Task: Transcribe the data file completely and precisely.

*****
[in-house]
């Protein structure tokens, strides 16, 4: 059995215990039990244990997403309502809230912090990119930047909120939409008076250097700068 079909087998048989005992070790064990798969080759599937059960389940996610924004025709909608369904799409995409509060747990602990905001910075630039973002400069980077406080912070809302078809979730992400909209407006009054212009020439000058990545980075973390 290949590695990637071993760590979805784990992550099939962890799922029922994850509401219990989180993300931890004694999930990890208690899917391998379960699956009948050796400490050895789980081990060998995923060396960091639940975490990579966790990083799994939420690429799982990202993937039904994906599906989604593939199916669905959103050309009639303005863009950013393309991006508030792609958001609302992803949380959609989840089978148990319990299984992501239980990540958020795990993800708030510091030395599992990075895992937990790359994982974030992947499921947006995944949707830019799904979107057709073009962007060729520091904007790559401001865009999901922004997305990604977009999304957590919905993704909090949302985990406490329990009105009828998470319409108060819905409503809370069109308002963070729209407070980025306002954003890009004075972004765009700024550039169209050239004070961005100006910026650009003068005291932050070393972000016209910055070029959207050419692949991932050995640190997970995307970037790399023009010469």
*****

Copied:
[in-house]
């Protein structure tokens, strides 16, 4: 059995215990039990244990997403309502809230912090990119930047909120939409008076250097700068 079909087998048989005992070790064990798969080759599937059960389940996610924004025709909608369904799409995409509060747990602990905001910075630039973002400069980077406080912070809302078809979730992400909209407006009054212009020439000058990545980075973390 290949590695990637071993760590979805784990992550099939962890799922029922994850509401219990989180993300931890004694999930990890208690899917391998379960699956009948050796400490050895789980081990060998995923060396960091639940975490990579966790990083799994939420690429799982990202993937039904994906599906989604593939199916669905959103050309009639303005863009950013393309991006508030792609958001609302992803949380959609989840089978148990319990299984992501239980990540958020795990993800708030510091030395599992990075895992937990790359994982974030992947499921947006995944949707830019799904979107057709073009962007060729520091904007790559401001865009999901922004997305990604977009999304957590919905993704909090949302985990406490329990009105009828998470319409108060819905409503809370069109308002963070729209407070980025306002954003890009004075972004765009700024550039169209050239004070961005100006910026650009003068005291932050070393972000016209910055070029959207050419692949991932050995640190997970995307970037790399023009010469």